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Vedder Thinking | Articles SEC Settles Enforcement Proceeding Against a Private Equity Fund Adviser for Overcharging Fees and Failing to Disclose Conflict


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On June 20, 2023, the SEC announced the settlement of administrative proceedings brought against a registered investment adviser that manages various private equity funds that was alleged to have charged excess management fees and to have failed to disclose a conflict of interest related to its fee calculations. The issue arose in connection with the adviser’s application of its permanent impairment policy, which involved the application of criteria developed and applied by the adviser to assess whether an investment was “permanently impaired.”

According to the SEC’s order, if the adviser were to determine that a fund’s portfolio investment was permanently impaired pursuant to its policy, the adviser would be required to reduce the basis used to calculate the management fee the fund pays to the adviser. The adviser thus had an incentive not to determine that an investment was permanently impaired, creating a conflict of interest. The SEC alleged that the adviser did not disclose this conflict. 

The SEC further alleged that the criteria used by the adviser to determine whether a portfolio investment was permanently impaired were “narrow and subjective,” and that the adviser applied the criteria inaccurately by assessing permanent impairment at the aggregated portfolio company level rather than at the individual portfolio investment level, as required by the funds’ limited partnership agreements. As a result, the SEC alleged that the adviser charged the funds $773,754.41 in excess fees during the relevant period. The adviser reimbursed this amount plus interest of $91,203.76 to the funds in May 2023 following the discovery of the matter in a previous investigation by the SEC’s Division of Examinations.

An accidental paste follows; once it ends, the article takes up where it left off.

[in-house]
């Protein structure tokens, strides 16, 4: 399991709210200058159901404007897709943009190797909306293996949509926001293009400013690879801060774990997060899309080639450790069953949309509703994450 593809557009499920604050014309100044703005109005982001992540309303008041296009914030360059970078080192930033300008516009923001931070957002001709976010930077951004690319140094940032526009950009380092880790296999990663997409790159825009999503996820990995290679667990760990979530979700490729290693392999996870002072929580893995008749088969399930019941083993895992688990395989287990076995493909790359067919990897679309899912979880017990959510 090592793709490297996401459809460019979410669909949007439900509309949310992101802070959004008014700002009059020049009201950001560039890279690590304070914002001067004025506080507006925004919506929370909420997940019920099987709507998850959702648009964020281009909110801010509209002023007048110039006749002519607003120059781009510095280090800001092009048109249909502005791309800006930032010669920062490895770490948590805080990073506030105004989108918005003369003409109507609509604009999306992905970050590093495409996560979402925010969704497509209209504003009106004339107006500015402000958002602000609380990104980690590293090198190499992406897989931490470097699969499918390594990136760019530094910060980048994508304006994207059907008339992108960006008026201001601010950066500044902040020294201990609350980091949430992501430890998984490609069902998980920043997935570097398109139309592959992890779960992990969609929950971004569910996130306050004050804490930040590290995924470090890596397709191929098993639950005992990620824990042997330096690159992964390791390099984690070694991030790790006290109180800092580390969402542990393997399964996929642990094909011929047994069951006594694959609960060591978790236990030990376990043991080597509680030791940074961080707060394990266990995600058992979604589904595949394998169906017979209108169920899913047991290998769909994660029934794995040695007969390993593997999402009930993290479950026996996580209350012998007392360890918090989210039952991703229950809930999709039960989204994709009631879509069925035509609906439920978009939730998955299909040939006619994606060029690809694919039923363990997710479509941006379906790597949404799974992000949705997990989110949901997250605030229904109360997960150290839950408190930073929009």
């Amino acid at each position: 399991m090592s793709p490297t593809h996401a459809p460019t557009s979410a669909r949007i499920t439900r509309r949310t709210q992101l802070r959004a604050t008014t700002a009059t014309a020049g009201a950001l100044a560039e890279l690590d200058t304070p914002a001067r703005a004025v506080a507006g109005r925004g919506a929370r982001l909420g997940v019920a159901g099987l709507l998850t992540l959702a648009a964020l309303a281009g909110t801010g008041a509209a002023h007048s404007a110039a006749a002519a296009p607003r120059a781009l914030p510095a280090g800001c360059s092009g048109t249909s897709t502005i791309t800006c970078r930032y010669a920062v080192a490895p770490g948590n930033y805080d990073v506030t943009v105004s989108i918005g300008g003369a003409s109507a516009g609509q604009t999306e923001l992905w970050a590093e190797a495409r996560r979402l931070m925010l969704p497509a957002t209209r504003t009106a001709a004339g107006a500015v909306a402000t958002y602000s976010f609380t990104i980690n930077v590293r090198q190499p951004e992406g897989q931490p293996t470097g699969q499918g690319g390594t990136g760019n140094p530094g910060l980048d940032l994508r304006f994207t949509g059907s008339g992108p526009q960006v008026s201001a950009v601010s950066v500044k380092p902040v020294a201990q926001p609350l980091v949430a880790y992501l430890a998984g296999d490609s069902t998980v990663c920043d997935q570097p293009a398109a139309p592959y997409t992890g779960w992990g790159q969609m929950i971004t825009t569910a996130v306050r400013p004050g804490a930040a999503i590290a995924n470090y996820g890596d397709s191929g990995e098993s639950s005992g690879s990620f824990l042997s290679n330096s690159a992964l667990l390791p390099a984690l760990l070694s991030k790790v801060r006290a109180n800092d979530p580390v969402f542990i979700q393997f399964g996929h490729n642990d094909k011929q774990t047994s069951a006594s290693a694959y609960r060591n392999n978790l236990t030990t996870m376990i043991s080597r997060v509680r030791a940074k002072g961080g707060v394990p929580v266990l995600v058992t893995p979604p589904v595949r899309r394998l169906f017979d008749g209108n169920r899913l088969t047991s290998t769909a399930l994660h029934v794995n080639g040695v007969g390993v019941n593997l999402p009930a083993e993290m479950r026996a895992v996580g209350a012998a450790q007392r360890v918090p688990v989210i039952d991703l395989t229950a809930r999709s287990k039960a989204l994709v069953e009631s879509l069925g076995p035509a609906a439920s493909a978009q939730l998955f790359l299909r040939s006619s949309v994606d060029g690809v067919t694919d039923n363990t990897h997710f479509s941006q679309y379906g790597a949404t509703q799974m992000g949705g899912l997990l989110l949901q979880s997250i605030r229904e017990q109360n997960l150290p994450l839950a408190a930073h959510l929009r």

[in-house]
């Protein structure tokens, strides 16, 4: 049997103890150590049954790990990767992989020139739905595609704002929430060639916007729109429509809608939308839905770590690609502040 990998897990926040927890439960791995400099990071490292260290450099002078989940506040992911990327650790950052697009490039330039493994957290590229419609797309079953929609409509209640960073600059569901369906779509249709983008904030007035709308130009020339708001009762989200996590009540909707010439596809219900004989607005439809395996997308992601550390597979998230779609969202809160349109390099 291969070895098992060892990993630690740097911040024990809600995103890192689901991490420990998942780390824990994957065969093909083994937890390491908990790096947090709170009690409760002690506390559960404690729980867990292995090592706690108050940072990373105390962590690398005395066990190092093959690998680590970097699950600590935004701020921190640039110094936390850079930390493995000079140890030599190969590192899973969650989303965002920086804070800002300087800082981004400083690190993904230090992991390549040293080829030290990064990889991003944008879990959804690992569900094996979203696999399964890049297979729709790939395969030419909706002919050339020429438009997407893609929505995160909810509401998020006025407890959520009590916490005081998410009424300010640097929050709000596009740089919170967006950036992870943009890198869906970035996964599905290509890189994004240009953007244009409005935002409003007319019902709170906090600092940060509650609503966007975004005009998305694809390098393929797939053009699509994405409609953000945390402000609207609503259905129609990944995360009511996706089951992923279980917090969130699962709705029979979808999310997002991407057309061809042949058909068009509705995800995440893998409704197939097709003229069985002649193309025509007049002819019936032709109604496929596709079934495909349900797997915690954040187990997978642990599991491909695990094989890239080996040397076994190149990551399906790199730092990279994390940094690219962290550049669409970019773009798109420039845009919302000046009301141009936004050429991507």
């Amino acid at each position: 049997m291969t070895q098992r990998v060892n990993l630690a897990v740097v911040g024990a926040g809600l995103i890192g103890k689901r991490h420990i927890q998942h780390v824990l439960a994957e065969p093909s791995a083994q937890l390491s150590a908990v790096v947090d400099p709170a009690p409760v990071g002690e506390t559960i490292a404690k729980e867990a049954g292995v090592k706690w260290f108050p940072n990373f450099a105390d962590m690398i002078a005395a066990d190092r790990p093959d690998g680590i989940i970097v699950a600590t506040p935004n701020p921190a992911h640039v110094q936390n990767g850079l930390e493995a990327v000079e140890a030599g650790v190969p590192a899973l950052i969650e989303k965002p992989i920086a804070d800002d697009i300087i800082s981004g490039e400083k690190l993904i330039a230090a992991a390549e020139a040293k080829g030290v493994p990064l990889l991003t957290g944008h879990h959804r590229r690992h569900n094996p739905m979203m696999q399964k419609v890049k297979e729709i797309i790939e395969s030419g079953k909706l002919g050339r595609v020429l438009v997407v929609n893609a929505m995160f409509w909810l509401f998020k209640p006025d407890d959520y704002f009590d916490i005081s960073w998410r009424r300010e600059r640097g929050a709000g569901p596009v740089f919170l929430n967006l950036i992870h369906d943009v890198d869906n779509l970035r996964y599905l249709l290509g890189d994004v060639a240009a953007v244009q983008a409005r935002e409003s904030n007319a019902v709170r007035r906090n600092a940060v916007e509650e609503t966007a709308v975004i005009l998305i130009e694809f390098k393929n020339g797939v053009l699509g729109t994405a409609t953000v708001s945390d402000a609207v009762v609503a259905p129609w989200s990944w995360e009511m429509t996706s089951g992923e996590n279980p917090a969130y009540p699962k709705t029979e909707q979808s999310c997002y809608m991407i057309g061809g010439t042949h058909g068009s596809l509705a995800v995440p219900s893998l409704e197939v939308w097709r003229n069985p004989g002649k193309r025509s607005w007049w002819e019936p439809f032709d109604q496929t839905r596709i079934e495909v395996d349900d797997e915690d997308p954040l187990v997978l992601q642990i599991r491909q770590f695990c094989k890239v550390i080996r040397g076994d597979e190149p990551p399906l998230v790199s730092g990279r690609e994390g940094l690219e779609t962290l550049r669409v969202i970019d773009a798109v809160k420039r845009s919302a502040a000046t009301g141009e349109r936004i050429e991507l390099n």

The SEC found that the adviser willfully violated Section 206(2) of the Investment Advisers Act of 1940, which makes it unlawful for an adviser to engage in fraud or deceit upon any client or prospective client, Section 206(4) of and Rule 206(4)-8 under the Advisers Act, which make it unlawful for any adviser to make a materially false or misleading statement to, or engage in fraudulent, deceptive or manipulative practices with respect to, any investor or prospective investor in a pooled investment vehicle, and Section 206(4) of and Rule 206(4)-7 under the Advisers Act, which require advisers to adopt and implement written policies and procedures reasonably designed to prevent violations. Without admitting or denying the allegations, the adviser agreed to cease and desist from future violations, to be censured, to pay disgorgement and prejudgment interest in the amounts set forth above (which the May 2023 payments noted above were deemed to satisfy) and to pay a $1.5 million civil money penalty. 

The order is available here and the accompanying press release is available here.


Nathaniel Segal


Jacob C. Tiedt


Heidemarie Gregoriev